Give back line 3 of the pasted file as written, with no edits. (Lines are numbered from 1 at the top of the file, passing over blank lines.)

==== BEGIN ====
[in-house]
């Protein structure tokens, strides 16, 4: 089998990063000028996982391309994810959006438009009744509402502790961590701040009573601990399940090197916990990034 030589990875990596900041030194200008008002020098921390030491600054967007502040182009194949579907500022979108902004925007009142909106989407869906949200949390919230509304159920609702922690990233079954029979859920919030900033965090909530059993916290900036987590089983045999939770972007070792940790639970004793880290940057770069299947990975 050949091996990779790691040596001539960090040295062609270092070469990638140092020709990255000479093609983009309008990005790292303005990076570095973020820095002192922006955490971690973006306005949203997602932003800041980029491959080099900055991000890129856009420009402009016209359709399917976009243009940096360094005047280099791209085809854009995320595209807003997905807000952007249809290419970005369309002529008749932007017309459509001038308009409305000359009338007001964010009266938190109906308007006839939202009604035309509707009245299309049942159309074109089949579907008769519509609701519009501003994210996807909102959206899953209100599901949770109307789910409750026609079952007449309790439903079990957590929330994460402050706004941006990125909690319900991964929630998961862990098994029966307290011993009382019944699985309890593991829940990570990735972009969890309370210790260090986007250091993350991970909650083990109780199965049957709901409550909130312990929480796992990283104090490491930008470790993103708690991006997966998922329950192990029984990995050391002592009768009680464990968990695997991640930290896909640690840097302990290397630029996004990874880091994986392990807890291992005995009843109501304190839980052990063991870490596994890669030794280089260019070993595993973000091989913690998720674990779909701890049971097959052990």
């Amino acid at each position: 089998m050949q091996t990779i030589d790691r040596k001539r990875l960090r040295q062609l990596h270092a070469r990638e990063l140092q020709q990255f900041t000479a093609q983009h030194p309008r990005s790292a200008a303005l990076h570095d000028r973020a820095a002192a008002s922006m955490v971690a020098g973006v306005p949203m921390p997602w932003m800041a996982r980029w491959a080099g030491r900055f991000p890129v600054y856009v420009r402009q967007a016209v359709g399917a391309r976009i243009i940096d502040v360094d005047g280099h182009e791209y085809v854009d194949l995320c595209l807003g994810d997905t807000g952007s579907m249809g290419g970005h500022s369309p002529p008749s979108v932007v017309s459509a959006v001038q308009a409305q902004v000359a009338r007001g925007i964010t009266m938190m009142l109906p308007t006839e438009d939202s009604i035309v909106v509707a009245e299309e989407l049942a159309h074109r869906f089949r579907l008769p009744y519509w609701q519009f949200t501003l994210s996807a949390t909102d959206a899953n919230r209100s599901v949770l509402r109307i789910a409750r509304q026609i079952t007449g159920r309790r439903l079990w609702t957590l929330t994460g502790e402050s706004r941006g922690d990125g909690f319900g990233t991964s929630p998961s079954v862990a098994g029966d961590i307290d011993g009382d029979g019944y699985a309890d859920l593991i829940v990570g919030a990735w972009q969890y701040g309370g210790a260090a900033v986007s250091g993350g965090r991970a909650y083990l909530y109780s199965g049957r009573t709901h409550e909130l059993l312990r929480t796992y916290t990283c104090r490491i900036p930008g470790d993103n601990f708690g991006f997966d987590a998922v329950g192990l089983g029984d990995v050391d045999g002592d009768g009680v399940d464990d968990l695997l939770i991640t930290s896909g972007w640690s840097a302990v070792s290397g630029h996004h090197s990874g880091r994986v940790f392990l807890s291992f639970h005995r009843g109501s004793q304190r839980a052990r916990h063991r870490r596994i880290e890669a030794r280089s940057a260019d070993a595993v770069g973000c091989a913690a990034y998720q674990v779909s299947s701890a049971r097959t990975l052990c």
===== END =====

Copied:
């Amino acid at each position: 089998m050949q091996t990779i030589d790691r040596k001539r990875l960090r040295q062609l990596h270092a070469r990638e990063l140092q020709q990255f900041t000479a093609q983009h030194p309008r990005s790292a200008a303005l990076h570095d000028r973020a820095a002192a008002s922006m955490v971690a020098g973006v306005p949203m921390p997602w932003m800041a996982r980029w491959a080099g030491r900055f991000p890129v600054y856009v420009r402009q967007a016209v359709g399917a391309r976009i243009i940096d502040v360094d005047g280099h182009e791209y085809v854009d194949l995320c595209l807003g994810d997905t807000g952007s579907m249809g290419g970005h500022s369309p002529p008749s979108v932007v017309s459509a959006v001038q308009a409305q902004v000359a009338r007001g925007i964010t009266m938190m009142l109906p308007t006839e438009d939202s009604i035309v909106v509707a009245e299309e989407l049942a159309h074109r869906f089949r579907l008769p009744y519509w609701q519009f949200t501003l994210s996807a949390t909102d959206a899953n919230r209100s599901v949770l509402r109307i789910a409750r509304q026609i079952t007449g159920r309790r439903l079990w609702t957590l929330t994460g502790e402050s706004r941006g922690d990125g909690f319900g990233t991964s929630p998961s079954v862990a098994g029966d961590i307290d011993g009382d029979g019944y699985a309890d859920l593991i829940v990570g919030a990735w972009q969890y701040g309370g210790a260090a900033v986007s250091g993350g965090r991970a909650y083990l909530y109780s199965g049957r009573t709901h409550e909130l059993l312990r929480t796992y916290t990283c104090r490491i900036p930008g470790d993103n601990f708690g991006f997966d987590a998922v329950g192990l089983g029984d990995v050391d045999g002592d009768g009680v399940d464990d968990l695997l939770i991640t930290s896909g972007w640690s840097a302990v070792s290397g630029h996004h090197s990874g880091r994986v940790f392990l807890s291992f639970h005995r009843g109501s004793q304190r839980a052990r916990h063991r870490r596994i880290e890669a030794r280089s940057a260019d070993a595993v770069g973000c091989a913690a990034y998720q674990v779909s299947s701890a049971r097959t990975l052990c």